Merck KGaA is rejigging its pharmaceuticals management. Hoping some integration will amp up growth in the drugs business, the Darmstadt, Germany-based company has promoted pharma chief Stefan Oschmann to a new job overseeing prescription and consumer drugs, biosimilars and allergy fighters, previously segregated under separate management.
The move underscores Merck's ambitions for its allergy business, Allergopharma, now a wholly owned unit, and for biosimilars development. It's also part of an ongoing restructuring at Merck Serono, which has laid off hundreds of workers and shut down sites in a global overhaul of R&D and manufacturing. And it shows how important pharma is to the German company, whose liquid crystals business has been faltering.
"We have reached a critical juncture with accelerated profit growth at our biopharmaceutical division and a successful refocusing of our consumer health division," Oschmann said in a statement. "[W]ith today's management and organizational changes we will be able to fully leverage the growth potential in our pharmaceutical businesses" by focusing on emerging markets, allergy, and biosimilars, he said.
Merck Serono inked a deal last year to develop biosimilar antibody treatments with India's Dr. Reddy's Laboratories. With a host of blockbuster biotech products either off patent or soon to be--plus a new regulatory pathway for biosims in the U.S.--drugmakers have been piling into the business. But the going has proven to be tougher than expected, especially as the reality of costly Phase III trials has sunk in. Companies already steeped in biotech expertise--such as Merck Serono--will likely have an advantage, but R&D costs will be high regardless.
As for the allergy business, Merck Serono snapped up the share of Allergopharma it didn't already own in December 2012 and replaced longtime CEO Joachim Ganzer with Uta Kemmerich-Keil, who had been Merck KGaA's point person on M&A--and led the buyout of Swiss-based Serono. At the time, Kemmerich-Keil said Merck was planning to "invest significantly" in developing allergy products and strengthening the unit's business beyond Europe.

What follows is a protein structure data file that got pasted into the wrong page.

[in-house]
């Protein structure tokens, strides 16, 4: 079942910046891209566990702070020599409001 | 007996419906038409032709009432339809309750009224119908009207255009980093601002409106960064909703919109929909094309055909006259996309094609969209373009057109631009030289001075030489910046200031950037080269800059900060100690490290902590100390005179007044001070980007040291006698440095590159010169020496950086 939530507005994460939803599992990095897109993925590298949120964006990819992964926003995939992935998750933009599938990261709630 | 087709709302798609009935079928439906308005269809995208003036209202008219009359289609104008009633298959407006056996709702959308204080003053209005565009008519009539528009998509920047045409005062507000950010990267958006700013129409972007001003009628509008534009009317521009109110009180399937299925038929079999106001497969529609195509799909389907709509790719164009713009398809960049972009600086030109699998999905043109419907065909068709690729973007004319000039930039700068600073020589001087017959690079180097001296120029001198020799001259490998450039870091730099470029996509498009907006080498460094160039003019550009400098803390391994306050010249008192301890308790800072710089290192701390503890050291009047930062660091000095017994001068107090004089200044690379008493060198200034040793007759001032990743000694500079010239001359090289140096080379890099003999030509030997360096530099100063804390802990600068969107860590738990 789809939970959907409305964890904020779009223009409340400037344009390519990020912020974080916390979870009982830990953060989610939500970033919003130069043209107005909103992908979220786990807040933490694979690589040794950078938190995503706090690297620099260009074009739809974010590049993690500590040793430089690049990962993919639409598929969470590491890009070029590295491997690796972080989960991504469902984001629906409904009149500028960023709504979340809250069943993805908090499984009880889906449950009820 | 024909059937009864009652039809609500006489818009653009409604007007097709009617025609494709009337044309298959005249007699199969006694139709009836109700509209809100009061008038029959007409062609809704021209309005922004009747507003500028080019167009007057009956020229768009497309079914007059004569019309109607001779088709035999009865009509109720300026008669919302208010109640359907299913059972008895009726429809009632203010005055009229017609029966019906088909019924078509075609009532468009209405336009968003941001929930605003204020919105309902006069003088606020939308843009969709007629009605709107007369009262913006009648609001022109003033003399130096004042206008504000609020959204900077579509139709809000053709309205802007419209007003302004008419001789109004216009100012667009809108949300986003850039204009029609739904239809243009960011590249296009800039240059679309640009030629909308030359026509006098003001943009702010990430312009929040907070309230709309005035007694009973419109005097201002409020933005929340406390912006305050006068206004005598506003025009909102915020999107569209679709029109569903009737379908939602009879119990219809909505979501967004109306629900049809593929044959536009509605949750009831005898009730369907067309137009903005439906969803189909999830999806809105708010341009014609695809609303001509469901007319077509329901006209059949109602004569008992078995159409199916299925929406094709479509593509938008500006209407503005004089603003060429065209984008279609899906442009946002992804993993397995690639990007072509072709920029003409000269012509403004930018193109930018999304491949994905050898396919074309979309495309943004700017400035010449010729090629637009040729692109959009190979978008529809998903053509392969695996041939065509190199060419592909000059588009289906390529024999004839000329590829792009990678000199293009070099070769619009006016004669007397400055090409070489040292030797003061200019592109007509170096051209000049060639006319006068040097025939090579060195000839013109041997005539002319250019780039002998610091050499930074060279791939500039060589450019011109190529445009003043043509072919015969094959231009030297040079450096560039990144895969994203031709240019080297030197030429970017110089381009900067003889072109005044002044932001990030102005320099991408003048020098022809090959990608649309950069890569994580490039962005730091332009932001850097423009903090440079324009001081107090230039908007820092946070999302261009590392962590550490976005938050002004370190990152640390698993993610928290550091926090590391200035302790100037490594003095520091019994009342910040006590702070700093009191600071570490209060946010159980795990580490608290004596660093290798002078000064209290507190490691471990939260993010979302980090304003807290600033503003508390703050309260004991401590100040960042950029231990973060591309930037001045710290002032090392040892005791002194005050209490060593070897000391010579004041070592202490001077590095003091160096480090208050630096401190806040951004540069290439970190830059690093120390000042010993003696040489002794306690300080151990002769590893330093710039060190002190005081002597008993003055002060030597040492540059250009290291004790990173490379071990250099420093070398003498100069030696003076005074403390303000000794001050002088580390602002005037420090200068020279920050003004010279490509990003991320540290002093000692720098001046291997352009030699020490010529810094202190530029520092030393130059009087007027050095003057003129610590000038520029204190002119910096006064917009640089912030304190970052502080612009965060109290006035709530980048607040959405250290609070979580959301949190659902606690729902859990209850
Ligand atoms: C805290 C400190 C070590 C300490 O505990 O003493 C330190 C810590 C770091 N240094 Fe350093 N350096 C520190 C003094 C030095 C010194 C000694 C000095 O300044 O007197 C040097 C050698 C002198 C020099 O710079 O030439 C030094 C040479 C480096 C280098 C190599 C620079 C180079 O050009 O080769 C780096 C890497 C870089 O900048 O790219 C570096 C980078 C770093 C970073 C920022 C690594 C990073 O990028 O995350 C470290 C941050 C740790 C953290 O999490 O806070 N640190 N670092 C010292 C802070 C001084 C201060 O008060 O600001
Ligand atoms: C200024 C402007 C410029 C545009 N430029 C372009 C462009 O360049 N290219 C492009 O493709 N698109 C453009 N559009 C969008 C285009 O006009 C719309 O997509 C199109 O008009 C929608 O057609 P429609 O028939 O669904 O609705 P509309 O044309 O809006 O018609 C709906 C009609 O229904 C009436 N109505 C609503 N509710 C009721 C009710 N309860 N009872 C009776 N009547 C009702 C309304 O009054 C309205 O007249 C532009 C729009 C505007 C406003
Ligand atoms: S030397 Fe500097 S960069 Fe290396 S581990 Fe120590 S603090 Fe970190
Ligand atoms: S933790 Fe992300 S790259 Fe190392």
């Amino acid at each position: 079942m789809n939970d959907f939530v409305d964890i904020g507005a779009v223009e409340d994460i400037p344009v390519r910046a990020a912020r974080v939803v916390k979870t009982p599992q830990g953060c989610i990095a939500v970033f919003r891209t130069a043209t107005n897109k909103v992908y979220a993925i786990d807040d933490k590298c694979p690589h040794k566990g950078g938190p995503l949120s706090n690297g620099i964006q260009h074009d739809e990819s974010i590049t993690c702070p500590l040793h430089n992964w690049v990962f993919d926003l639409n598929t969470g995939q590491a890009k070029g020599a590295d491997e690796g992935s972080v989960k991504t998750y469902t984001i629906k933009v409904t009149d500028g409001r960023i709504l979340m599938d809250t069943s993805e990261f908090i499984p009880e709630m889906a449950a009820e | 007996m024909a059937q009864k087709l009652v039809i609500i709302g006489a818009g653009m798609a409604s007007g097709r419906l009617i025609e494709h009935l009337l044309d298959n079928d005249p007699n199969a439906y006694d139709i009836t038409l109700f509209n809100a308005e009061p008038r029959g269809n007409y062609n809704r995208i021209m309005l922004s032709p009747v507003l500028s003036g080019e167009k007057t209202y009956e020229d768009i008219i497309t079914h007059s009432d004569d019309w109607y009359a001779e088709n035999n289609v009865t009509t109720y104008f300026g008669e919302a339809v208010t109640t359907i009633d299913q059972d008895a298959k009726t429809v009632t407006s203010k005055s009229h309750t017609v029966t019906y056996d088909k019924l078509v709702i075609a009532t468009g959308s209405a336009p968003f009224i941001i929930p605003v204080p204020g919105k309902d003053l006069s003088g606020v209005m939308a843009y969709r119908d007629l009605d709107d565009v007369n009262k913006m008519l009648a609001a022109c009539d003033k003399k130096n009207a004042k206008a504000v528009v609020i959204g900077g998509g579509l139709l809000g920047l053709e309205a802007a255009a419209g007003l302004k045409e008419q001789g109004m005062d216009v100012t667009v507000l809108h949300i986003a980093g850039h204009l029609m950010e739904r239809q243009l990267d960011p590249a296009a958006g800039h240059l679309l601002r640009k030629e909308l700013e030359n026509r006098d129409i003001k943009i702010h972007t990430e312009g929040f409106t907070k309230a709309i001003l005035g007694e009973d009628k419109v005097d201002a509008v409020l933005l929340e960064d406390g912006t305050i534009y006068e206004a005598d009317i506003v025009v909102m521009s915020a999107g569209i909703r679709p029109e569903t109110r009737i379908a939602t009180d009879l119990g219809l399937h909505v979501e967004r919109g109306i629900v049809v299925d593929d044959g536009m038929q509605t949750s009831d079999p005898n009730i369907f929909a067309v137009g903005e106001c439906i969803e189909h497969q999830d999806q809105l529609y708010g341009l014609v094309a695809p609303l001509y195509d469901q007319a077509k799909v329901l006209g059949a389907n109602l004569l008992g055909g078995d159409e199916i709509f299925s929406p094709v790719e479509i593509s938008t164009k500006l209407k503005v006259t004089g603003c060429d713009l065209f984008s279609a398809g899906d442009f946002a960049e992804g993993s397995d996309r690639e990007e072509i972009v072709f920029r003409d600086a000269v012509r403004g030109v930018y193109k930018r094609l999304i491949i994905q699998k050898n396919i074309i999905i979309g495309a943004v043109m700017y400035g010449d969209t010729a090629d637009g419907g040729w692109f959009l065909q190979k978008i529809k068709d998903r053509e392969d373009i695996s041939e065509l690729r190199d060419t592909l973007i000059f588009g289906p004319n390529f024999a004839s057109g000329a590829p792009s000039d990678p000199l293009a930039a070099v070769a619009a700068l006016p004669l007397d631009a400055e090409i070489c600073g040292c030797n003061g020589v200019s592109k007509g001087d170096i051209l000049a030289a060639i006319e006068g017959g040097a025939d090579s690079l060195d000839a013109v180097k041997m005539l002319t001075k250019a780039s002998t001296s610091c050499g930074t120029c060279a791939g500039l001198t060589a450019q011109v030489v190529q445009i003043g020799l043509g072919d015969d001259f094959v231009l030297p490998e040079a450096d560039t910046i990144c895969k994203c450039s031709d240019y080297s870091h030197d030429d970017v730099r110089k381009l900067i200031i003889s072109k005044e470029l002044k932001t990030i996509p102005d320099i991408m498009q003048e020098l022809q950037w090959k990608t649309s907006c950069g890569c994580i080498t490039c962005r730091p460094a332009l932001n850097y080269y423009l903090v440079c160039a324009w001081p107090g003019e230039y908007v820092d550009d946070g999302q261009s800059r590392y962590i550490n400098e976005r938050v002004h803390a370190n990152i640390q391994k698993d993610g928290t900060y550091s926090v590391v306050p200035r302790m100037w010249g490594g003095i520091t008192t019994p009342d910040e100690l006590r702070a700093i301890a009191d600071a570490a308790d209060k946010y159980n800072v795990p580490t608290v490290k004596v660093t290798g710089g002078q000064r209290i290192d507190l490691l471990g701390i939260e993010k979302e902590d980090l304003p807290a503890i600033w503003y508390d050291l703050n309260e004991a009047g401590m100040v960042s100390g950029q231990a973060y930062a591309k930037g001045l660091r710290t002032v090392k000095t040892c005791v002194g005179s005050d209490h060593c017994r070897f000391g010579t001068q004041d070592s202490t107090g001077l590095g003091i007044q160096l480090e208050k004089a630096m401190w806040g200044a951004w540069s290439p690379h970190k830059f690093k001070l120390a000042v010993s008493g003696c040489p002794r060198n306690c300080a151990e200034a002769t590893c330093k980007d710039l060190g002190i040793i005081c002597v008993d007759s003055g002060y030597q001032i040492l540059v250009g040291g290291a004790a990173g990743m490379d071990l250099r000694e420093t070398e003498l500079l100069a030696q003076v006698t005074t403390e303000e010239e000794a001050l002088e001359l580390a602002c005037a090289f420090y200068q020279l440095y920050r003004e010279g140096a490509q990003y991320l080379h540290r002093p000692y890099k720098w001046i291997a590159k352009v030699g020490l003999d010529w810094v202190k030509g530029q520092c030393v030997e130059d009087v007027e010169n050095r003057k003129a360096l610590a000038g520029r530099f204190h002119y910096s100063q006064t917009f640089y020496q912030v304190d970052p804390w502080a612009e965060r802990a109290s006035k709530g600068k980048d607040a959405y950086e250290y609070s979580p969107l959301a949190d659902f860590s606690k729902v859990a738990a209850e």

Meanwhile, Oschmann has tagged the U.S. as an emerging market, at least in Merck's case. The company's U.S. sales amounted to €1.33 billion last year, less than the €1.88 billion racked up in emerging markets as usually defined. "We have huge growth potential in the U.S.," Oschmann told Bloomberg in July. But he acknowledged that the company has to come up with some new drugs first. Not so in China, for one; the company hooked up with Bristol-Myers Squibb ($BMY) earlier this year to jointly market diabetes products there.
To replace Oschmann at the head of its biopharmaceuticals division, Merck Serono, the company turned to its COO, Belén Garijo. Thierry Hulot, who's been running the biosimilars business, will take over as head of global manufacturing and supply, and Dr. Annalisa Jenkins becomes head of global R&D.
- see the release from Merck
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